"It is your response to winning and losing that makes you a winner or a loser" - Harry Sheehy, Dartmouth Athletic Director & former coach, Williams College.
As Fall sports wind down, from the soccer and football fields to the volleyball and tennis courts, there are ample opportunities to drive home the importance of being a good sport right now. The discussion of being a gracious winner has been a recurring topic in our home as of late, as our beloved Oregon Ducks paddle ever closer to a chance at a national championship.
Our culture embraces winners, and certainly no one wants to lose. But just as we use sports to embolden our youth and teach them life lessons, so too should we emphasize the value of their behavior AFTER the last whistle has been blown. Recently two of our children witnessed first hand how easily one can be perceived as being a sore loser, without ever uttering a word. Following the last month's USC-Oregon game at the LA Coliseum, as we walked back to the car (our allegiance clearly visible on our apparel) past herds of post-game Trojan tailgaters, across Exposition Park, and back onto the campus, only one USC fan congratulated us on our win. Just ONE!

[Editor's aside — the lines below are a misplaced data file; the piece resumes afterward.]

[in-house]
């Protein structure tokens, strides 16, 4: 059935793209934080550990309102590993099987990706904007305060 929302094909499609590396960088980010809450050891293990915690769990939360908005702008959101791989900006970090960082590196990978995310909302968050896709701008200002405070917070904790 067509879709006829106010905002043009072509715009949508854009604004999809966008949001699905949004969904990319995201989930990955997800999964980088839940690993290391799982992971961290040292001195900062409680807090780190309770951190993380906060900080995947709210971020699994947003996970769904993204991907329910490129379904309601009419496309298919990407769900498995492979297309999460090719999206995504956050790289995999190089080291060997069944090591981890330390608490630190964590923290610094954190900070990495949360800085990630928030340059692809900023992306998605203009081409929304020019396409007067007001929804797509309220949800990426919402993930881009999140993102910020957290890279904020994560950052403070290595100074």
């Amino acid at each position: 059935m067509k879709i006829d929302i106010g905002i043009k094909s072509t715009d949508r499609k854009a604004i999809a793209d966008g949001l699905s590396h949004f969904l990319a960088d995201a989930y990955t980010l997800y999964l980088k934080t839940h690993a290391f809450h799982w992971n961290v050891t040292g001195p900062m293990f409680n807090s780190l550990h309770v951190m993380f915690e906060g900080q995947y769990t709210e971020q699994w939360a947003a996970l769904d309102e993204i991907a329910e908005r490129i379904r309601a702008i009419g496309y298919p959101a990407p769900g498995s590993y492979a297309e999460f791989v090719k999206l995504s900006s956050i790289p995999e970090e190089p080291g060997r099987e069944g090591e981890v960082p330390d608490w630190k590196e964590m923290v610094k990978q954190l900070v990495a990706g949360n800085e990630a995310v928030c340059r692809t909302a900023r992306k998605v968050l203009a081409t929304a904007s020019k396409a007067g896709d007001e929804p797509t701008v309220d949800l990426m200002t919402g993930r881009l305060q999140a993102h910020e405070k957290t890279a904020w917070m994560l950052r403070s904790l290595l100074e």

As collegiate football fanatics, we've had the pleasure of attending games in venues steeped in tradition and graciousness, such as Williams Brice Stadium - home of the South Carolina Gamecocks, where winners and losers alike congratulate the opponent and thank them for a good game. Period. As the late, legendary Coach John Wooden said, "Things turn out best for the people who make the best of the way things turn out."
There's an article at KidsHealth.org about teaching our kids how to be a good sport, including telling your opponents "Good Game", regardless of who won. Check it out, then print it out and share with your children before their last soccer, football or volleyball game has been played. And as they line up to exchange the obligatory high-fives with the other team, remind them that the hand-slap gesture is meaningless without a smile on their face and sincerity in their heart. THAT is what will truly make them good sports!